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#54 FW: Tragedy in Atlanta

From: Madhere, Wesley  <Wesley.Madhere@turner.com>

> For Immediate Release...
> Six Haitians died on their way home from church Sunday after their car was
> rear-ended by a tractor-trailer. Attached, is a copy of an article on the
> accident by the local newspaper, The Atlanta Journal and Constitution.
> A Fund Drive to help the families has been established at First Union Bank
> - Account #2000002672793
> or send checks or money orders payable to Good Samaritan Memorial Fund to:
>                 Good Samaritan Memorial Fund
>                 C/O Radio Savannah
>                 2840 NE Expressway
>                 Suite 214
>                 Atlanta, GA 30345
>  <<Tragedy.txt>> 
> For more information, please contact Radio Savannah at the address above
> or at:
>                 Tel. (404)315-0165
>                 Fax (404)634-9983
> *******************************************
> Wesley Madhere                                
> Technology Services                        
> Turner Broadcasting System,Inc.   
> One CNN Center                                
> Atlanta, GA 30348-5573                    
> ********************************************

                              Crushed car may have stopped 
                                By Brad Schrade, The Atlanta Journal-Constitution

                          The Nissan Sentra crushed by a      
                       tractor-trailer on a Ga. 400 exit lane had slowed to a crawl,
                       or even stopped, before the crash that killed its six passengers,
                       Roswell police said Monday.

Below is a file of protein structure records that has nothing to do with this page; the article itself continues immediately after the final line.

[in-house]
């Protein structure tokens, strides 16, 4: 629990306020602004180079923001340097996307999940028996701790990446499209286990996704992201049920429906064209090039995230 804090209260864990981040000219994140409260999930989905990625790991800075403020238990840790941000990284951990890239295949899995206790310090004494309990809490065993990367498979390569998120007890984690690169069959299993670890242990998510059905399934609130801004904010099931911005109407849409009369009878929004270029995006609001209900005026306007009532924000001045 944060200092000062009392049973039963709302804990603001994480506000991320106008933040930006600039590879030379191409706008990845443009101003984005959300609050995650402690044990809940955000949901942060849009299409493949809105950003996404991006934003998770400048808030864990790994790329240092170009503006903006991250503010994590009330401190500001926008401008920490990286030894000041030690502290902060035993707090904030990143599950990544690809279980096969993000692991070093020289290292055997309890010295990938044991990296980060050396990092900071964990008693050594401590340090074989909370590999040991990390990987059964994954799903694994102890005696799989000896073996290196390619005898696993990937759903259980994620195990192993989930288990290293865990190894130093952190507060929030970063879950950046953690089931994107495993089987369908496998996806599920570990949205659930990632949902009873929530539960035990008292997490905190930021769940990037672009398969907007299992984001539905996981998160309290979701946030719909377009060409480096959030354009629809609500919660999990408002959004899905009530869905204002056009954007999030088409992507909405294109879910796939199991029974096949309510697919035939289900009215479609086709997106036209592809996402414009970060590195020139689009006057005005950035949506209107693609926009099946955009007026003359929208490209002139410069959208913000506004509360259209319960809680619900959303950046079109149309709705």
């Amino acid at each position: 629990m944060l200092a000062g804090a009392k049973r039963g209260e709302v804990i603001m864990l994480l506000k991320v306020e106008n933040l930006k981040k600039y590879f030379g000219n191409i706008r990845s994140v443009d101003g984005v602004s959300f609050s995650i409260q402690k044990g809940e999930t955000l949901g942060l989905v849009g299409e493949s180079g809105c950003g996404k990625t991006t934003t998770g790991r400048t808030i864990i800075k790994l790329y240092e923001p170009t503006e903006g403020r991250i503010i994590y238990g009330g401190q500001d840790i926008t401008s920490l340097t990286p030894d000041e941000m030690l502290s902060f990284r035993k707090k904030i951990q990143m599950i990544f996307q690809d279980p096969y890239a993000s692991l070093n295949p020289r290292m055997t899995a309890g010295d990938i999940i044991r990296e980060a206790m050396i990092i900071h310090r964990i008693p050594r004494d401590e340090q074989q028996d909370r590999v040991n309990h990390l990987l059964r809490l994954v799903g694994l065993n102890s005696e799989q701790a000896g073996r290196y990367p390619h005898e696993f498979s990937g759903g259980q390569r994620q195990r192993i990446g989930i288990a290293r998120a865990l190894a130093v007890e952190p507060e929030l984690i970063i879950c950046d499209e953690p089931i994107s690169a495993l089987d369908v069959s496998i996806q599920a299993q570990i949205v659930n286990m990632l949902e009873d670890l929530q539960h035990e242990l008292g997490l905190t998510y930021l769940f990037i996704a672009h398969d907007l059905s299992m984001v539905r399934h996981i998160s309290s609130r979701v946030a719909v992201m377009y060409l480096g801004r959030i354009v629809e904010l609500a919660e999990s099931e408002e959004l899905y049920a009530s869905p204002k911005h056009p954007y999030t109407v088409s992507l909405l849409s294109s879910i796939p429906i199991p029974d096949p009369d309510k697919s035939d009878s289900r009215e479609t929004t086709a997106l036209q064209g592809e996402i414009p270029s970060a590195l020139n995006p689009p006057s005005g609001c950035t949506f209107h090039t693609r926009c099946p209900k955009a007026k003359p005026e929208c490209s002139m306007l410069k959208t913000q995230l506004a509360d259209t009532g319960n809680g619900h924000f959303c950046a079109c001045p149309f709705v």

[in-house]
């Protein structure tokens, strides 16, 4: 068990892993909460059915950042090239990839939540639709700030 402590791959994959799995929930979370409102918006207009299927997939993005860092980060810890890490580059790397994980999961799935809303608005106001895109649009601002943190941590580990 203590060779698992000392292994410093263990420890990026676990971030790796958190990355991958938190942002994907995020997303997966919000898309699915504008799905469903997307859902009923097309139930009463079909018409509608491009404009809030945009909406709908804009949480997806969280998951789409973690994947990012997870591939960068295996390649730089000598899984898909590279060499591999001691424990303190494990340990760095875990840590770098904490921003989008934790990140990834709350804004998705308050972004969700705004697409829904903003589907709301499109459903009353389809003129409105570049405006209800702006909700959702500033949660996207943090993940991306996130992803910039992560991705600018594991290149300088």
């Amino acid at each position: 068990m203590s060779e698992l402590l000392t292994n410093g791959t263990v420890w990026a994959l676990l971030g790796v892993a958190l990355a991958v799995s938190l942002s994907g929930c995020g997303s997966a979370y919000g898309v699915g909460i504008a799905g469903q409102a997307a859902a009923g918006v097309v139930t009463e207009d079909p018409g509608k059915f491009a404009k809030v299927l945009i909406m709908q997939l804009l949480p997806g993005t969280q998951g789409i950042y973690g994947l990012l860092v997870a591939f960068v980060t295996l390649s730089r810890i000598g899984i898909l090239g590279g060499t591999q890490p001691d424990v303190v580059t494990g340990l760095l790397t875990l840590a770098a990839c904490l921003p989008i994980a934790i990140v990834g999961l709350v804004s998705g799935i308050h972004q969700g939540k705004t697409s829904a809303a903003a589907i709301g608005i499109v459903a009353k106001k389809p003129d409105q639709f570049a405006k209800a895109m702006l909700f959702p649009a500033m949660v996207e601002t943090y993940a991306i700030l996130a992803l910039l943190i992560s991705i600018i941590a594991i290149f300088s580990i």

And it doesn't appear that any charges will be filed against the
                       truck driver, Robert L. Moore, of Decatur, who slammed into the 
                       rear of the Nissan on Sunday afternoon, killing
                       the six Haitian natives on their way home from church, said
                       Sgt. Jim McGee.
                      "At least two other vehicles swerved to avoid the (Nissan),"
                       McGee said. "Something wasn't right with the vehicle."

                       Marie Saurel, 33, her daughter, Cindy Saurel, 12, and two
                          children--Diana Richemond, 10, and Mazyno Richemond, 6, a
                       sister and brother--all were in the back seat when the truck
                       skidded and slammed into their car. They died instantly.

                       Driver Leroy Petit-Simon, 46, and Marie's brother, Andris
                       Pierre, 43, were in the front seat and also died in the

                       McGee said it is unclear why the car slowed down.
                       Investigators will examine the engine again today and
                       interview more witnesses to help determine why the car was
                       traveling so slowly in the northbound Exit 7A lane to
                       Holcomb Bridge Road. One witness said the car had stopped
                       completely, McGee said.